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Glasgow City Council

Citymakers Equips Covid Casualties With New Skills


Published 8/02/23

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People who lost their jobs due to the economic impact of Covid are among 63 Glasgow recruits learning new skills on an employability course.

Sales manager, Paul Cowden of Oatlands, Glasgow, was made redundant, from a firm supplying water and coffee to offices, when furlough ended.

But after joining the Citymakers programme at Glasgow City Council in September 2022, he now views the life-changing event as a blessing in disguise.

The six month Citymakers training course equips participants with new skills and experience to boost their employability while also earning a wage. Managed by Jobs and Business Glasgow with support from Glasgow City Council, the employability training has been running for several years and has proved a life-line for people who lost their jobs due to the pandemic.

Paul (aged 38) said: "I'd worked since I was 16, so when I was unemployed after Covid, it was boring and monotonous. I was climbing the walls, but I've landed on my feet with this course. Lockdown gave me a chance to take stock and reflect on what I actually want to do.

"Personally, for me this course has made me realise that I want to work outdoors, rather than being in an office environment or driving miles all the time. I enjoy working with my hands and seeing the transformation in an area after we've worked on.

"This is the only job I've had where I wake up on  Monday morning looking forward to work."

Peter Fraser (57) of Knightswood had his own business making lamps before Covid struck, but the shops he supplied closed during the pandemic and sales plummeted.

He said: "Because of my age it was difficult to get work after that. It was soul destroying applying for jobs and continually getting rejected.
"I've a strong work ethic and on this course, I've learned skills like using large machinery. I like being outdoors and couldn't work in an office. We cut back hedges and give areas a general tidy up. It's handy for me too, as my team's based near where I live."

Skills learned on the Citymakers course can help people gain permanent employment with the council and other employers.

Paul Campbell (57) of Bridgeton landed a permanent role with Glasgow City Council after taking part in an earlier Citymakers course.

He worked as a carer for 20 years and struggled to get another job after leaving that role. While unemployed for two years, Paul volunteered at a charity shop, but that was cut short by lockdown. After repeatedly applying for jobs and being disappointed, Paul successfully applied to be a Citymaker. And after completing the course in March 22, he was thrilled to gain a permanent post.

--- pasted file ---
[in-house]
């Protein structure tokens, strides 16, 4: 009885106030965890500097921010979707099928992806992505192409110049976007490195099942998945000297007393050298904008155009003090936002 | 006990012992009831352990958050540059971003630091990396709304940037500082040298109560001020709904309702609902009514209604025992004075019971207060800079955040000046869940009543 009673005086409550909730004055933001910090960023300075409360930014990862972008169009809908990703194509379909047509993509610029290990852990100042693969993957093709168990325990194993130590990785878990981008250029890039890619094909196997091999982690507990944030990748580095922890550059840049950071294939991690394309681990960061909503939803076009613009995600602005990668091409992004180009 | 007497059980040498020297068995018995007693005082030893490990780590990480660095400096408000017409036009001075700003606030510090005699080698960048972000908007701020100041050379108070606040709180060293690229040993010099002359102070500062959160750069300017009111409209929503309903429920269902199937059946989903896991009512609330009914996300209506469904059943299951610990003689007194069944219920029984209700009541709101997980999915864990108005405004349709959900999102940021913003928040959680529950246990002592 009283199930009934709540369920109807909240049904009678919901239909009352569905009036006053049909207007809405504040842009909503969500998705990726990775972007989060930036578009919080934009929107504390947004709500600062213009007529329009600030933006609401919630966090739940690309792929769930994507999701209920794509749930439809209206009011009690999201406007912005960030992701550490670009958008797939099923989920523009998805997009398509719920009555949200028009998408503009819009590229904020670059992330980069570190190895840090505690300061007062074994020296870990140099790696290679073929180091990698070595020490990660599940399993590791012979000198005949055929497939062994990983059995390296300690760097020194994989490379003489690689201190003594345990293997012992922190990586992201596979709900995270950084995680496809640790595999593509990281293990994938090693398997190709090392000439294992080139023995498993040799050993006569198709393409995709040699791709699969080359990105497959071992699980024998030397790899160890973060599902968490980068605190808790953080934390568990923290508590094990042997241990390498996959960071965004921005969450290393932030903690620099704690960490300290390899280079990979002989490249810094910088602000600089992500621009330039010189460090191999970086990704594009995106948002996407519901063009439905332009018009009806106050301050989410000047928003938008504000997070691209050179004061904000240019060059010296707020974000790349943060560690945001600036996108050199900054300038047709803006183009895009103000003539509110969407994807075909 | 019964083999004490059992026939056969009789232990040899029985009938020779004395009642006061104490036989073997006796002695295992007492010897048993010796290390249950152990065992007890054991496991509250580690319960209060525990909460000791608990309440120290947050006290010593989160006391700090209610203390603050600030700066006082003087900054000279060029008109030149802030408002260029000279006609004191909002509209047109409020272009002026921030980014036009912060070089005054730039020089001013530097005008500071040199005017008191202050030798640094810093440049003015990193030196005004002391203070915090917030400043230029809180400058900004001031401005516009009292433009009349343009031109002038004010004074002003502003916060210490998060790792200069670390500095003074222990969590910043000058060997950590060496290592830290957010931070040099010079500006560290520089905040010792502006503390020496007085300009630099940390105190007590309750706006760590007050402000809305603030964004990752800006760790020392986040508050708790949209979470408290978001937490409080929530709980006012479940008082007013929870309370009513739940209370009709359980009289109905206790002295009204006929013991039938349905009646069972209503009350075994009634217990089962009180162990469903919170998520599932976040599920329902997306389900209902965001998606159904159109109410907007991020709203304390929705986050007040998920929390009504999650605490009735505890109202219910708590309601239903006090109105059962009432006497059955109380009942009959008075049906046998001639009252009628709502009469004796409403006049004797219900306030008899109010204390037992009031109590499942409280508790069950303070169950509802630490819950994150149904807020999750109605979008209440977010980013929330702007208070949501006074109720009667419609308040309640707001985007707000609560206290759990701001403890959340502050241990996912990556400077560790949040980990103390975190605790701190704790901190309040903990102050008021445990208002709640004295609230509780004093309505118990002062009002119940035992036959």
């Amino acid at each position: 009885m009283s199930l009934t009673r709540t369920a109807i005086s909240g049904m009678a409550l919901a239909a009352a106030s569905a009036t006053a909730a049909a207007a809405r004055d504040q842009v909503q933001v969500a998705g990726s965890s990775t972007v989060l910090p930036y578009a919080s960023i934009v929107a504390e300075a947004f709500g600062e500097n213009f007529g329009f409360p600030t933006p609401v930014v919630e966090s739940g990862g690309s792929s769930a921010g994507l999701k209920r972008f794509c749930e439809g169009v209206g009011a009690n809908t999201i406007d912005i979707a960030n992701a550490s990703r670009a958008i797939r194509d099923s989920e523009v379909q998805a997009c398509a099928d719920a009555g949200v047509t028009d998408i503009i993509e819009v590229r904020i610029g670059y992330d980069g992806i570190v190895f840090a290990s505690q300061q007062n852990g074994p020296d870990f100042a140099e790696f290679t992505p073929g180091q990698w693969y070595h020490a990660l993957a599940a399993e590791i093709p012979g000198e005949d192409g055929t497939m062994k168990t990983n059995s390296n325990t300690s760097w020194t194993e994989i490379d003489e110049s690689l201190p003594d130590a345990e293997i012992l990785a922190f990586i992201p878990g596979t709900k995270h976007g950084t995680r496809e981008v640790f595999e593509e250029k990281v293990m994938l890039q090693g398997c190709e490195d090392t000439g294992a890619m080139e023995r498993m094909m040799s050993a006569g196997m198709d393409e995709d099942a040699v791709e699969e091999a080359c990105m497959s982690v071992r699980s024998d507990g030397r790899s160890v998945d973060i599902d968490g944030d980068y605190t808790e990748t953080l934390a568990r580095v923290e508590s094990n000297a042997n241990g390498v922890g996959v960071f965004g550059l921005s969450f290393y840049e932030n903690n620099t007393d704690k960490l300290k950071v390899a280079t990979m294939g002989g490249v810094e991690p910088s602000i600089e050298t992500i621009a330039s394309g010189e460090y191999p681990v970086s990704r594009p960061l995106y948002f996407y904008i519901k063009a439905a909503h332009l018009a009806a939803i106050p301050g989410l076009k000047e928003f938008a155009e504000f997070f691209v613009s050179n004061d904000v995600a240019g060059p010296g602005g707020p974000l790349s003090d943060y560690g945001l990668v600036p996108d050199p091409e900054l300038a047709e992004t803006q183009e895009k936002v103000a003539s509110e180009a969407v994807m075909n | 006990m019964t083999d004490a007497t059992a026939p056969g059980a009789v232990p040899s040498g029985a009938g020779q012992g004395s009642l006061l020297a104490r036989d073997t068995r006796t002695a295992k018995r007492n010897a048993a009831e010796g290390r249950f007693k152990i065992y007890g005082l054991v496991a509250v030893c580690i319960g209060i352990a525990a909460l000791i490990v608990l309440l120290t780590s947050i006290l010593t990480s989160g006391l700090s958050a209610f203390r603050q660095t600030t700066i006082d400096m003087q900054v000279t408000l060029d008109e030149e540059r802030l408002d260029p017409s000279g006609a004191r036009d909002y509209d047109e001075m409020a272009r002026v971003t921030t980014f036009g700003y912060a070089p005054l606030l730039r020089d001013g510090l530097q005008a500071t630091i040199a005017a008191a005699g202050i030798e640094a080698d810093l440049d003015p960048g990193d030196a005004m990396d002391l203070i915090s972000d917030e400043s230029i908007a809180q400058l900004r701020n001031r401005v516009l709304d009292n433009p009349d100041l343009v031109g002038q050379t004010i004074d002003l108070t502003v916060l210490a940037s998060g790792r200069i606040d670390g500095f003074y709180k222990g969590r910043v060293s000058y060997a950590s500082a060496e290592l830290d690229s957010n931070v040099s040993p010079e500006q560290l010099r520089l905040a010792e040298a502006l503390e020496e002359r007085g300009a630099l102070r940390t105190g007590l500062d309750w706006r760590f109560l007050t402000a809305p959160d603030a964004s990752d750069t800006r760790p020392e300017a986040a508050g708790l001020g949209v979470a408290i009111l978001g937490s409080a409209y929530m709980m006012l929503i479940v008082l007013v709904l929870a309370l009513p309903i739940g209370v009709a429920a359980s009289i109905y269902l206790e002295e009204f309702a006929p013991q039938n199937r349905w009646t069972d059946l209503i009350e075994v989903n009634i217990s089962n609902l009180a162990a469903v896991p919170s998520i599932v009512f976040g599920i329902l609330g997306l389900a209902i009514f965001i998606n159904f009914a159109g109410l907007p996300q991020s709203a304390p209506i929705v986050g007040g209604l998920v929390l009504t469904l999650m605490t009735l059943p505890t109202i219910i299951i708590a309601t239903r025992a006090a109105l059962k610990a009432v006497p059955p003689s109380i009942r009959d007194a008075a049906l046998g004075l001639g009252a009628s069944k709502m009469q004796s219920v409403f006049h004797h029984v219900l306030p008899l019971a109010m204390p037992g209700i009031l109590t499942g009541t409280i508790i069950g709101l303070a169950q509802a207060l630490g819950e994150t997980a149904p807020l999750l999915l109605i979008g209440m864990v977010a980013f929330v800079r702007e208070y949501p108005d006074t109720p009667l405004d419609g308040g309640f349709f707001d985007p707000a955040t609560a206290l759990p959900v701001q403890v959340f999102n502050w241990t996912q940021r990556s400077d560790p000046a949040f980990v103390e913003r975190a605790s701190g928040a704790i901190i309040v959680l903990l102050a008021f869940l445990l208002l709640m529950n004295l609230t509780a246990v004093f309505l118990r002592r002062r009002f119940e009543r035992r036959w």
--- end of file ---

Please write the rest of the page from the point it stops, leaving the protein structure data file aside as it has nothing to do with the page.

Paul said: "It's a pleasure coming to work. I like working outside and the physical aspect of the job. It gets me up and I'm out in the fresh air, getting exercise. I'm working with good people, we're a close knit team and we look after each other.

"It's physical work, but it's rewarding. It's totally different to what I did before, and it's been a really positive change for me."

People who successfully complete the Citymakers course will be able to apply for permanent positions within the council's cleansing department which are due to be advertised soon.

Councillor Ruairi Kelly, Glasgow's Convener for Neighbourhood Services and Assets, said: "The benefits of the Citymakers programme are two-fold, it benefits communities who see improvements in their local area, and also helps participants improve their prospects whether they are changing careers or have been unemployed for a while.

"It's really encouraging to hear participants speak so positively about their experiences and the new skills they are acquiring on the course. It puts participants in a good position when permanent opportunities arise at the council."

Citymakers gives opportunities to people who are jobless, but ready for work, a chance to gain paid employment and learn new skills alongside the council's parks and streetscene teams. The project sees small teams clearing and enhancing areas of the city that are not included in the council's regular work programme, such as gap sites, paths unadopted by the council and areas where ownership is unclear.

Jobs and Business Glasgow received funding for the Citymakers programme as part of the Scottish Government's commitment to No One Left Behind. The programme is aimed at people aged 25 years and over who have been unemployed for 12 months or longer.


Published 8/02/23

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